As if that wasn’t fate enough, on the hour-long drive home, when they were halfway down the mountain, Dawn heard a loud howling noise coming from her Bug, and the needles on her speedometer gage were violently bouncing back and forth. She flashed her lights at Tom to pull over, and as Tom got out he said, “How did you know there was something wrong with my pickup?” Ironically, he had the exact same noise happening in his truck, at the same exact time, and he thought it was loud enough for her to hear it in her Bug. As it turned out, both vehicles’ speedometer cables were failing due to the cold, and they began to fail within seconds of each other. “The cars must have been bonding,” Tom said.

At around the same time all of this was happening, Dawn was working on the restoration of a 1966 VW 21-Window Bus — named Velvet after the name of the German green color by VW called Velvet Green —and she put a call out to her VW club for help hauling large parts to the shop. Tom had his VW pickup, and since he was between jobs he offered to help. They made trip to Skinner’s Classics — 1.5 hours each way — multiple times. “The first time they showed up, they drove separately,” said Robert Skinner, the owner of the shop, “but the second time they came to the shop, that traveled together, and it was like that ever since.”

The relationship blossomed through these trips, and Tom spent his time helping work on the bus. “A love connection happened here,” Robert said. “It was an amazing thing to be a part of.”  Robert was an integral part in the relationship’s development, and when the couple got engaged, they requested Robert to be ordained so he could marry them. “Here I am, this gearhead shop guy getting ordained,” Robert said. “I was honored.”

The wedding took place at the couple’s farm, and it was like a big VW show. All of their friends brought their cars and staged them in rows. Betty the truck conveniently transformed into a flatbed once the gates were dropped, and it acted as a stage for Tom and Dawn’s ceremony. To the left of the stage was the bridesmaid, Velvet the VW bus, and to the right was the best man, Hugo the Bug, and their dog acted as the ring bearer.

The wedding didn’t start until sunset, and since Dawn was fighting with her nerves, her wonderful friends offered to set everything up during the day while she spent the day racing. “I was actually a bit worried about winning the race,” Dawn said. The race was based upon a bracket of eliminations, so if she continued to win she could be late for her wedding. “I made it into the semi-finals and raced against a lady named Gloria, who proved to be great competition,” Dawn said. “I swear I didn’t let her beat me! I would have kept on winning and been late for my own wedding.” At the end of the race Dawn thanked Gloria for winning the race, because now she would be on time for her wedding. When Dawn returned from the race she quickly changed clothes and hopped up onto the truck bed with Tom. “I didn’t realize it until the ceremony was over, but I had the big blue race track band on my wrist the whole time — it’s in all of our photos,” she said with a laugh.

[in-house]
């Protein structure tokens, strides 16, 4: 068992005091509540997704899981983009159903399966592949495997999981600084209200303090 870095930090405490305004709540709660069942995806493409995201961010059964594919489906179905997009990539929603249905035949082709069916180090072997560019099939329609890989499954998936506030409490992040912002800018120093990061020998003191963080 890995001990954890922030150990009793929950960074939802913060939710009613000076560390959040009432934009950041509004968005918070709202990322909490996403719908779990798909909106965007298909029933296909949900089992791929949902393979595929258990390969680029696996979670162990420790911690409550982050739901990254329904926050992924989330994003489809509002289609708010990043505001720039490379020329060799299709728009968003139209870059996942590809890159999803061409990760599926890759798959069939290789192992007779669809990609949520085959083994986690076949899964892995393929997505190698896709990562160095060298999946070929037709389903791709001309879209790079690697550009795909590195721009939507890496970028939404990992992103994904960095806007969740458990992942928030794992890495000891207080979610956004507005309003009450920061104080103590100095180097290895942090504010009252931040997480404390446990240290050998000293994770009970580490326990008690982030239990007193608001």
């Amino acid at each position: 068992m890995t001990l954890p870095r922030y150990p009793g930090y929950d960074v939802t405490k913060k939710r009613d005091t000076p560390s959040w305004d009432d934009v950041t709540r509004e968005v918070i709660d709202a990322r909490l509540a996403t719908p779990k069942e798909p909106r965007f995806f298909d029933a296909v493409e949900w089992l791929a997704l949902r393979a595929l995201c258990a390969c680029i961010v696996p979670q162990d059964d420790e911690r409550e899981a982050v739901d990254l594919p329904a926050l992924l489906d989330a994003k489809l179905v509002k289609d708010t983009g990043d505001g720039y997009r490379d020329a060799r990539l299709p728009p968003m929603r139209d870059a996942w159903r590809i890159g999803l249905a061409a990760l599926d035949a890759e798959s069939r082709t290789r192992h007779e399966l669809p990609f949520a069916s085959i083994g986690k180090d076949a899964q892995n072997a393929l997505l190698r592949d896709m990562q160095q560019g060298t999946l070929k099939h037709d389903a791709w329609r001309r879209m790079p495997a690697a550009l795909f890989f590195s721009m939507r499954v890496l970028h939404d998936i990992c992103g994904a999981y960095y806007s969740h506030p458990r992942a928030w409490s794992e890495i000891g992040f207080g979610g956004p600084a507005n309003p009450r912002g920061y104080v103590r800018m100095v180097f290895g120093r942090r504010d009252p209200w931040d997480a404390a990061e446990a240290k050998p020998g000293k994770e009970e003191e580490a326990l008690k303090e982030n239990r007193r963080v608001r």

The Kerrs share a mutual love for their cars that has been proven time and time again. One example was when Tom’s truck was in an accident. He immediately texted Dawn “I was just in an accident,” and that text was immediately followed by, “Betty is hurt bad.” When Dawn read the messages, her heart dropped, knowing how much the truck means to Tom. “I continued asking about Betty’s condition for about five minutes, and as I was reassuring Tom that we would get her fixed, I paused,” Dawn said. “I had completely forgotten to ask Tom if he was OK!”

Tom said, “I wasn’t even concerned about my own welfare, I only cared about the fact my Betty was hurt.”Classics bring people together, and the Kerr’s story is a perfect tribute to the love of classics, and a love for each other and all the friends they have made along the way. 

“Take life in the slow lane; be present for the journey and don’t be so concerned about the destination,” Tom said. Dawn added, “The adventure is being out there and driving these cars — everyone has a story to share.”